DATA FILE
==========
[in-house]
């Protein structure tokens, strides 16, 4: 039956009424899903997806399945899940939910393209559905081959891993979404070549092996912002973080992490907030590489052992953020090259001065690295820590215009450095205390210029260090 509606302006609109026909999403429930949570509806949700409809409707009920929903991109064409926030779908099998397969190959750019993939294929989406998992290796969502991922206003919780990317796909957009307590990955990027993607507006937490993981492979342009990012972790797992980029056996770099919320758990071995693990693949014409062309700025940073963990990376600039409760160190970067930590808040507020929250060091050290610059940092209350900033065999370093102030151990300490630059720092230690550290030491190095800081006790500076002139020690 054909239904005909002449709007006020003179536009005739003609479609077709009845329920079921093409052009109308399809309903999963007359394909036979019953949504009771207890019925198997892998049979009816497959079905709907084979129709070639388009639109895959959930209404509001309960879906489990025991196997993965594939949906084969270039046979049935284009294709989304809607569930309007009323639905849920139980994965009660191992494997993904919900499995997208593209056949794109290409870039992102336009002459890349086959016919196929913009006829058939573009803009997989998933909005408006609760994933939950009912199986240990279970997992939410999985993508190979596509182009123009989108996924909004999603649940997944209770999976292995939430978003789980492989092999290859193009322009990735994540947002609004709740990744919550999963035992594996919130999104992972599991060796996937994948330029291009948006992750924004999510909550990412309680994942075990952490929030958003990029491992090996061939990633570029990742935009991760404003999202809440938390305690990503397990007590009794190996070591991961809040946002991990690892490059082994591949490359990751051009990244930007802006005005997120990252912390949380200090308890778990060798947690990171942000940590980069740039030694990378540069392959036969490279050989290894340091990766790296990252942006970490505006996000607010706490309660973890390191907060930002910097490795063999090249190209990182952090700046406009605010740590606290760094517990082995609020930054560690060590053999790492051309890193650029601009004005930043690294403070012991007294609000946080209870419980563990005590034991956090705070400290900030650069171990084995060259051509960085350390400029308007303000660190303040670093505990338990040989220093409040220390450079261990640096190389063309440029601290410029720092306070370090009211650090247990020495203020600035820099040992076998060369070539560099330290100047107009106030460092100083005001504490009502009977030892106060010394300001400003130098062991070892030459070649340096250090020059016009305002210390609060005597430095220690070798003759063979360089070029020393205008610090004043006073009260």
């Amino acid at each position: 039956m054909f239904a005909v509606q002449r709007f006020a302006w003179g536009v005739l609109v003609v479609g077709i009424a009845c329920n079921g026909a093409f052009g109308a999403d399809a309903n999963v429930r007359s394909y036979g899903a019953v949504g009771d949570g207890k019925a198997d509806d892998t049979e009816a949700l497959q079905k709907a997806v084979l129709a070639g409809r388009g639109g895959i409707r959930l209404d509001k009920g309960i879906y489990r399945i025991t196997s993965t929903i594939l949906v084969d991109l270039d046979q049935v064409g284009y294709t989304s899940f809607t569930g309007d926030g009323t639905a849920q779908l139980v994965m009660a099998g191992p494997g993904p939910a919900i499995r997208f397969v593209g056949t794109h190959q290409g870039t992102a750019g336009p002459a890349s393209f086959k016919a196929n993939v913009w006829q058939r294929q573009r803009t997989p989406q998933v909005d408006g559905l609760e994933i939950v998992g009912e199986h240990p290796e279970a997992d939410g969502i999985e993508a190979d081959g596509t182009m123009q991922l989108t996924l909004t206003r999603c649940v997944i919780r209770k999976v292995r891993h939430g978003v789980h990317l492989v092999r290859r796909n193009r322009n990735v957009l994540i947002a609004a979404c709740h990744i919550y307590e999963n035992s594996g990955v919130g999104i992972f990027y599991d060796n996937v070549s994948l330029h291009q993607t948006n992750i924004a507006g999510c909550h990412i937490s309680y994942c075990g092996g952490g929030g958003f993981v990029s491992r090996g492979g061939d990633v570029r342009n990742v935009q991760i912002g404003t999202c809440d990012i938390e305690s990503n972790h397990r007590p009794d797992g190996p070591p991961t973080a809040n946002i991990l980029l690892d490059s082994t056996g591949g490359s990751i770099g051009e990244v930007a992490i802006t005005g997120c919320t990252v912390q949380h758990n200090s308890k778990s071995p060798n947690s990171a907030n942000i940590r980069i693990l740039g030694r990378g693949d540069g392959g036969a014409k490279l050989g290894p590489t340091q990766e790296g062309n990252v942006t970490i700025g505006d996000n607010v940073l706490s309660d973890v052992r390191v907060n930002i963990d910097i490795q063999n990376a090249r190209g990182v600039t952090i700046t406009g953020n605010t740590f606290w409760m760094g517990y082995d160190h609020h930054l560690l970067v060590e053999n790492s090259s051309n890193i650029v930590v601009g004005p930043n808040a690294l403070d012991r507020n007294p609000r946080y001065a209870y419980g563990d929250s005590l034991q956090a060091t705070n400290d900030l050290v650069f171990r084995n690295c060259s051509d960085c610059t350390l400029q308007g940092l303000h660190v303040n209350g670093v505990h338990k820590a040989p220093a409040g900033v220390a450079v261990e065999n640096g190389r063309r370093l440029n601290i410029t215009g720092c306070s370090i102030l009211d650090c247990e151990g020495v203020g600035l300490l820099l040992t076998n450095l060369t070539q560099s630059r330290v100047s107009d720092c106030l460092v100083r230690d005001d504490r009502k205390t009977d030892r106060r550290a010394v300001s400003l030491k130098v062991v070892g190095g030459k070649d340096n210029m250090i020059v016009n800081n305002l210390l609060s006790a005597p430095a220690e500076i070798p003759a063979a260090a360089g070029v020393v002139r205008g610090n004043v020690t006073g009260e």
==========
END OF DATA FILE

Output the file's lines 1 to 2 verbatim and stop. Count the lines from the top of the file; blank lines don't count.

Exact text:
[in-house]
């Protein structure tokens, strides 16, 4: 039956009424899903997806399945899940939910393209559905081959891993979404070549092996912002973080992490907030590489052992953020090259001065690295820590215009450095205390210029260090 509606302006609109026909999403429930949570509806949700409809409707009920929903991109064409926030779908099998397969190959750019993939294929989406998992290796969502991922206003919780990317796909957009307590990955990027993607507006937490993981492979342009990012972790797992980029056996770099919320758990071995693990693949014409062309700025940073963990990376600039409760160190970067930590808040507020929250060091050290610059940092209350900033065999370093102030151990300490630059720092230690550290030491190095800081006790500076002139020690 054909239904005909002449709007006020003179536009005739003609479609077709009845329920079921093409052009109308399809309903999963007359394909036979019953949504009771207890019925198997892998049979009816497959079905709907084979129709070639388009639109895959959930209404509001309960879906489990025991196997993965594939949906084969270039046979049935284009294709989304809607569930309007009323639905849920139980994965009660191992494997993904919900499995997208593209056949794109290409870039992102336009002459890349086959016919196929913009006829058939573009803009997989998933909005408006609760994933939950009912199986240990279970997992939410999985993508190979596509182009123009989108996924909004999603649940997944209770999976292995939430978003789980492989092999290859193009322009990735994540947002609004709740990744919550999963035992594996919130999104992972599991060796996937994948330029291009948006992750924004999510909550990412309680994942075990952490929030958003990029491992090996061939990633570029990742935009991760404003999202809440938390305690990503397990007590009794190996070591991961809040946002991990690892490059082994591949490359990751051009990244930007802006005005997120990252912390949380200090308890778990060798947690990171942000940590980069740039030694990378540069392959036969490279050989290894340091990766790296990252942006970490505006996000607010706490309660973890390191907060930002910097490795063999090249190209990182952090700046406009605010740590606290760094517990082995609020930054560690060590053999790492051309890193650029601009004005930043690294403070012991007294609000946080209870419980563990005590034991956090705070400290900030650069171990084995060259051509960085350390400029308007303000660190303040670093505990338990040989220093409040220390450079261990640096190389063309440029601290410029720092306070370090009211650090247990020495203020600035820099040992076998060369070539560099330290100047107009106030460092100083005001504490009502009977030892106060010394300001400003130098062991070892030459070649340096250090020059016009305002210390609060005597430095220690070798003759063979360089070029020393205008610090004043006073009260």